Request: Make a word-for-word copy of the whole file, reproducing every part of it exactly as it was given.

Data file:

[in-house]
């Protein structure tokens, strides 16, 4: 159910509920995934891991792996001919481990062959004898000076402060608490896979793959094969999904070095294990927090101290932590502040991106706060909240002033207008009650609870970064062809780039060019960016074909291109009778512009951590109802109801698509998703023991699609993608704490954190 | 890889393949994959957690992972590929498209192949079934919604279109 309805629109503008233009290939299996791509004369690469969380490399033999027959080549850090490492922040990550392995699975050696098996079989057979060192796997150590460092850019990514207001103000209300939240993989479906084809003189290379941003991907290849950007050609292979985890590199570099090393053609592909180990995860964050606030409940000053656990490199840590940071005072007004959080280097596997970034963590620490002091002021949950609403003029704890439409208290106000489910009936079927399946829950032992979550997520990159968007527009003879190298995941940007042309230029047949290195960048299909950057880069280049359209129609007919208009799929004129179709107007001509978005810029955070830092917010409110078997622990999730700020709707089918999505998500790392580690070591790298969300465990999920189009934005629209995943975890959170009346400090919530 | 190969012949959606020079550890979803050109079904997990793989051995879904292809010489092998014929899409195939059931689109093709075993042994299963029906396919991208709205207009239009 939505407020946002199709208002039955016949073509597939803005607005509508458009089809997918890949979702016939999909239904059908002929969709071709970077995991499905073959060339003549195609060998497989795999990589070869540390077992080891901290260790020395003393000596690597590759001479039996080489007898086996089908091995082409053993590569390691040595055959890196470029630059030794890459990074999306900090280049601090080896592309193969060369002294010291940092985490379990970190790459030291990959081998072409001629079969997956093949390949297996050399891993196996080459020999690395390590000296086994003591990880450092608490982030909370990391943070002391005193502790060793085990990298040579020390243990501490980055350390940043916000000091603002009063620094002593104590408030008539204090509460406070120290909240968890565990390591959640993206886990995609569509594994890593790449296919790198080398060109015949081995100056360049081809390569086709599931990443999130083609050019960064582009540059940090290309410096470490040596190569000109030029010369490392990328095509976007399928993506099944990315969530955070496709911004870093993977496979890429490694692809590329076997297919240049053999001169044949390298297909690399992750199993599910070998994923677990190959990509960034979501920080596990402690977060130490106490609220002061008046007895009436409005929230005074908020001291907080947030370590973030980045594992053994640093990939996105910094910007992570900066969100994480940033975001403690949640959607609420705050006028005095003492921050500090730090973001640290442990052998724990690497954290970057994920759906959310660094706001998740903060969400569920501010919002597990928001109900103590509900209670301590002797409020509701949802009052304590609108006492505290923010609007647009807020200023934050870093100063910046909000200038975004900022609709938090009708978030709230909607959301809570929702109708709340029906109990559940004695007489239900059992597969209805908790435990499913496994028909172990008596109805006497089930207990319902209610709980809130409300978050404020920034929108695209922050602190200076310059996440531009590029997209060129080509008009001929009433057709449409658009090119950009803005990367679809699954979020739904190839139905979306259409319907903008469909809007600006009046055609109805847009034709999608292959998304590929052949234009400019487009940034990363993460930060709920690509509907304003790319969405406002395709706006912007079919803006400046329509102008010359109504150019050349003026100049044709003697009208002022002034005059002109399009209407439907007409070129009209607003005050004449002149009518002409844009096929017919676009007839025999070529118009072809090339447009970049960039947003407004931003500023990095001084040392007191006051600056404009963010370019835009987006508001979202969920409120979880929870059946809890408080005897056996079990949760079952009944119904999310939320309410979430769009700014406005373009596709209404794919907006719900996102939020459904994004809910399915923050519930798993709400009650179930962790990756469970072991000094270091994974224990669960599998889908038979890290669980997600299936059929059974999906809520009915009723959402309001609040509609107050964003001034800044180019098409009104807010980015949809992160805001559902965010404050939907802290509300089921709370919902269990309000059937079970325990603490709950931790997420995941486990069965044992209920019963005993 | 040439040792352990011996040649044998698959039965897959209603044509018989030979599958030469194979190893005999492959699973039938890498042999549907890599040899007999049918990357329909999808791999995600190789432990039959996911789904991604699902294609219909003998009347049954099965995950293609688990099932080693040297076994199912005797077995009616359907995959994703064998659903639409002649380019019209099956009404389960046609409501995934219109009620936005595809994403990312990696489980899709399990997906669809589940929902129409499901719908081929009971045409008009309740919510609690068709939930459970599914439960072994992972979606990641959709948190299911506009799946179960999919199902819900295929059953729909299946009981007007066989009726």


[in-house]
């Protein structure tokens, strides 16, 4: 159910509920995934891991792996001919481990062959004898000076402060608490896979793959094969999904070095294990927090101290932590502040991106706060909240002033207008009650609870970064062809780039060019960016074909291109009778512009951590109802109801698509998703023991699609993608704490954190 | 890889393949994959957690992972590929498209192949079934919604279109 309805629109503008233009290939299996791509004369690469969380490399033999027959080549850090490492922040990550392995699975050696098996079989057979060192796997150590460092850019990514207001103000209300939240993989479906084809003189290379941003991907290849950007050609292979985890590199570099090393053609592909180990995860964050606030409940000053656990490199840590940071005072007004959080280097596997970034963590620490002091002021949950609403003029704890439409208290106000489910009936079927399946829950032992979550997520990159968007527009003879190298995941940007042309230029047949290195960048299909950057880069280049359209129609007919208009799929004129179709107007001509978005810029955070830092917010409110078997622990999730700020709707089918999505998500790392580690070591790298969300465990999920189009934005629209995943975890959170009346400090919530 | 190969012949959606020079550890979803050109079904997990793989051995879904292809010489092998014929899409195939059931689109093709075993042994299963029906396919991208709205207009239009 939505407020946002199709208002039955016949073509597939803005607005509508458009089809997918890949979702016939999909239904059908002929969709071709970077995991499905073959060339003549195609060998497989795999990589070869540390077992080891901290260790020395003393000596690597590759001479039996080489007898086996089908091995082409053993590569390691040595055959890196470029630059030794890459990074999306900090280049601090080896592309193969060369002294010291940092985490379990970190790459030291990959081998072409001629079969997956093949390949297996050399891993196996080459020999690395390590000296086994003591990880450092608490982030909370990391943070002391005193502790060793085990990298040579020390243990501490980055350390940043916000000091603002009063620094002593104590408030008539204090509460406070120290909240968890565990390591959640993206886990995609569509594994890593790449296919790198080398060109015949081995100056360049081809390569086709599931990443999130083609050019960064582009540059940090290309410096470490040596190569000109030029010369490392990328095509976007399928993506099944990315969530955070496709911004870093993977496979890429490694692809590329076997297919240049053999001169044949390298297909690399992750199993599910070998994923677990190959990509960034979501920080596990402690977060130490106490609220002061008046007895009436409005929230005074908020001291907080947030370590973030980045594992053994640093990939996105910094910007992570900066969100994480940033975001403690949640959607609420705050006028005095003492921050500090730090973001640290442990052998724990690497954290970057994920759906959310660094706001998740903060969400569920501010919002597990928001109900103590509900209670301590002797409020509701949802009052304590609108006492505290923010609007647009807020200023934050870093100063910046909000200038975004900022609709938090009708978030709230909607959301809570929702109708709340029906109990559940004695007489239900059992597969209805908790435990499913496994028909172990008596109805006497089930207990319902209610709980809130409300978050404020920034929108695209922050602190200076310059996440531009590029997209060129080509008009001929009433057709449409658009090119950009803005990367679809699954979020739904190839139905979306259409319907903008469909809007600006009046055609109805847009034709999608292959998304590929052949234009400019487009940034990363993460930060709920690509509907304003790319969405406002395709706006912007079919803006400046329509102008010359109504150019050349003026100049044709003697009208002022002034005059002109399009209407439907007409070129009209607003005050004449002149009518002409844009096929017919676009007839025999070529118009072809090339447009970049960039947003407004931003500023990095001084040392007191006051600056404009963010370019835009987006508001979202969920409120979880929870059946809890408080005897056996079990949760079952009944119904999310939320309410979430769009700014406005373009596709209404794919907006719900996102939020459904994004809910399915923050519930798993709400009650179930962790990756469970072991000094270091994974224990669960599998889908038979890290669980997600299936059929059974999906809520009915009723959402309001609040509609107050964003001034800044180019098409009104807010980015949809992160805001559902965010404050939907802290509300089921709370919902269990309000059937079970325990603490709950931790997420995941486990069965044992209920019963005993 | 040439040792352990011996040649044998698959039965897959209603044509018989030979599958030469194979190893005999492959699973039938890498042999549907890599040899007999049918990357329909999808791999995600190789432990039959996911789904991604699902294609219909003998009347049954099965995950293609688990099932080693040297076994199912005797077995009616359907995959994703064998659903639409002649380019019209099956009404389960046609409501995934219109009620936005595809994403990312990696489980899709399990997906669809589940929902129409499901719908081929009971045409008009309740919510609690068709939930459970599914439960072994992972979606990641959709948190299911506009799946179960999919199902819900295929059953729909299946009981007007066989009726």